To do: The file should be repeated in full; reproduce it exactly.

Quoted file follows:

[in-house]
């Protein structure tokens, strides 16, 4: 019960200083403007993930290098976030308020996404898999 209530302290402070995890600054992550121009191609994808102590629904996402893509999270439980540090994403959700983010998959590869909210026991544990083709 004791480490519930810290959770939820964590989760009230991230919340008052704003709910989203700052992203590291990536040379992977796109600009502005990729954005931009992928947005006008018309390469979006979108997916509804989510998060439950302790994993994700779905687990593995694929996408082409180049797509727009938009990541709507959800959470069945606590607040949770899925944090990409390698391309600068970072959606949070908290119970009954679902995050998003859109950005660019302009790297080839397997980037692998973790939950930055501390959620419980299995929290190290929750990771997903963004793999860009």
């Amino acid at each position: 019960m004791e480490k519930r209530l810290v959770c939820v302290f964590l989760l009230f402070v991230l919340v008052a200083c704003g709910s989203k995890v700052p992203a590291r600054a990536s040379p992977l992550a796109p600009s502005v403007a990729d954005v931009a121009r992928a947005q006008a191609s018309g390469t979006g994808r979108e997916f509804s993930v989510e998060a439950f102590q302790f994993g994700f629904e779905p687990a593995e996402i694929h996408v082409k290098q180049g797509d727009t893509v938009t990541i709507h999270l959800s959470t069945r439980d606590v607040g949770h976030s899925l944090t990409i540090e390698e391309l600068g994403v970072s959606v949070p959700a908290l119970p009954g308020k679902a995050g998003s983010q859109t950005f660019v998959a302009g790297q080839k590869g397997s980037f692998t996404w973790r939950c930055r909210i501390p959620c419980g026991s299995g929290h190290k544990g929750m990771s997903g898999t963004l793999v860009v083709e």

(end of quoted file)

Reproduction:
[in-house]
């Protein structure tokens, strides 16, 4: 019960200083403007993930290098976030308020996404898999 209530302290402070995890600054992550121009191609994808102590629904996402893509999270439980540090994403959700983010998959590869909210026991544990083709 004791480490519930810290959770939820964590989760009230991230919340008052704003709910989203700052992203590291990536040379992977796109600009502005990729954005931009992928947005006008018309390469979006979108997916509804989510998060439950302790994993994700779905687990593995694929996408082409180049797509727009938009990541709507959800959470069945606590607040949770899925944090990409390698391309600068970072959606949070908290119970009954679902995050998003859109950005660019302009790297080839397997980037692998973790939950930055501390959620419980299995929290190290929750990771997903963004793999860009």
């Amino acid at each position: 019960m004791e480490k519930r209530l810290v959770c939820v302290f964590l989760l009230f402070v991230l919340v008052a200083c704003g709910s989203k995890v700052p992203a590291r600054a990536s040379p992977l992550a796109p600009s502005v403007a990729d954005v931009a121009r992928a947005q006008a191609s018309g390469t979006g994808r979108e997916f509804s993930v989510e998060a439950f102590q302790f994993g994700f629904e779905p687990a593995e996402i694929h996408v082409k290098q180049g797509d727009t893509v938009t990541i709507h999270l959800s959470t069945r439980d606590v607040g949770h976030s899925l944090t990409i540090e390698e391309l600068g994403v970072s959606v949070p959700a908290l119970p009954g308020k679902a995050g998003s983010q859109t950005f660019v998959a302009g790297q080839k590869g397997s980037f692998t996404w973790r939950c930055r909210i501390p959620c419980g026991s299995g929290h190290k544990g929750m990771s997903g898999t963004l793999v860009v083709e």